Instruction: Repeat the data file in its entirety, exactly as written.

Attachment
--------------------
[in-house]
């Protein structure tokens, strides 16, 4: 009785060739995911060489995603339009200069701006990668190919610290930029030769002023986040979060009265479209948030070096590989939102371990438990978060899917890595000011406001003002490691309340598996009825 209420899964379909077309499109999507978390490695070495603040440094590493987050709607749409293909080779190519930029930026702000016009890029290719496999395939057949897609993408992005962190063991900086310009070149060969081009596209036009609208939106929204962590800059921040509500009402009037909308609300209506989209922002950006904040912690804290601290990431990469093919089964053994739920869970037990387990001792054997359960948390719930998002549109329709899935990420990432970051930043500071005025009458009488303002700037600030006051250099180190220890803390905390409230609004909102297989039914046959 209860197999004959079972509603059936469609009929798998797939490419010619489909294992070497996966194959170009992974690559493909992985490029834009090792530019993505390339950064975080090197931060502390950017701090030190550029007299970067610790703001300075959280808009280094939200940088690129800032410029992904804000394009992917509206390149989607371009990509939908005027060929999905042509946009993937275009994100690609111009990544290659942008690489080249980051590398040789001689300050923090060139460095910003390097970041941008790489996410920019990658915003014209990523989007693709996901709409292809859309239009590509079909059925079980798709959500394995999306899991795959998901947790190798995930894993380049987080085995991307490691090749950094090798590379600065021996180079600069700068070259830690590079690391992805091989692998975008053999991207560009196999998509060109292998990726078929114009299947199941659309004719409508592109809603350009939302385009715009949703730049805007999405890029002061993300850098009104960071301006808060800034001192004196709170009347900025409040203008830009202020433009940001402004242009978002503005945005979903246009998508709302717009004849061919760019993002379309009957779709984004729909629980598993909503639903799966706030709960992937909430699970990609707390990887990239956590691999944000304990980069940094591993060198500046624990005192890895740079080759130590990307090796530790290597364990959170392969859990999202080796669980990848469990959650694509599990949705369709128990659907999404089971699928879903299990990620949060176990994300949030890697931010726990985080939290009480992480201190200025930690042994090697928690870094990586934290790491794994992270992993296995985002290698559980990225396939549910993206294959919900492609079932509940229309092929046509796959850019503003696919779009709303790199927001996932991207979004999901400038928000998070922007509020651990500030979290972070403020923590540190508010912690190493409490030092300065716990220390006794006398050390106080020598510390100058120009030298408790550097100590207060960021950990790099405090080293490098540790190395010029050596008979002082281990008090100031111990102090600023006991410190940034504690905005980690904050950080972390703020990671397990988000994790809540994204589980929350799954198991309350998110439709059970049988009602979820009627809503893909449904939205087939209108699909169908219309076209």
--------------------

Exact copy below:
[in-house]
């Protein structure tokens, strides 16, 4: 009785060739995911060489995603339009200069701006990668190919610290930029030769002023986040979060009265479209948030070096590989939102371990438990978060899917890595000011406001003002490691309340598996009825 209420899964379909077309499109999507978390490695070495603040440094590493987050709607749409293909080779190519930029930026702000016009890029290719496999395939057949897609993408992005962190063991900086310009070149060969081009596209036009609208939106929204962590800059921040509500009402009037909308609300209506989209922002950006904040912690804290601290990431990469093919089964053994739920869970037990387990001792054997359960948390719930998002549109329709899935990420990432970051930043500071005025009458009488303002700037600030006051250099180190220890803390905390409230609004909102297989039914046959 209860197999004959079972509603059936469609009929798998797939490419010619489909294992070497996966194959170009992974690559493909992985490029834009090792530019993505390339950064975080090197931060502390950017701090030190550029007299970067610790703001300075959280808009280094939200940088690129800032410029992904804000394009992917509206390149989607371009990509939908005027060929999905042509946009993937275009994100690609111009990544290659942008690489080249980051590398040789001689300050923090060139460095910003390097970041941008790489996410920019990658915003014209990523989007693709996901709409292809859309239009590509079909059925079980798709959500394995999306899991795959998901947790190798995930894993380049987080085995991307490691090749950094090798590379600065021996180079600069700068070259830690590079690391992805091989692998975008053999991207560009196999998509060109292998990726078929114009299947199941659309004719409508592109809603350009939302385009715009949703730049805007999405890029002061993300850098009104960071301006808060800034001192004196709170009347900025409040203008830009202020433009940001402004242009978002503005945005979903246009998508709302717009004849061919760019993002379309009957779709984004729909629980598993909503639903799966706030709960992937909430699970990609707390990887990239956590691999944000304990980069940094591993060198500046624990005192890895740079080759130590990307090796530790290597364990959170392969859990999202080796669980990848469990959650694509599990949705369709128990659907999404089971699928879903299990990620949060176990994300949030890697931010726990985080939290009480992480201190200025930690042994090697928690870094990586934290790491794994992270992993296995985002290698559980990225396939549910993206294959919900492609079932509940229309092929046509796959850019503003696919779009709303790199927001996932991207979004999901400038928000998070922007509020651990500030979290972070403020923590540190508010912690190493409490030092300065716990220390006794006398050390106080020598510390100058120009030298408790550097100590207060960021950990790099405090080293490098540790190395010029050596008979002082281990008090100031111990102090600023006991410190940034504690905005980690904050950080972390703020990671397990988000994790809540994204589980929350799954198991309350998110439709059970049988009602979820009627809503893909449904939205087939209108699909169908219309076209």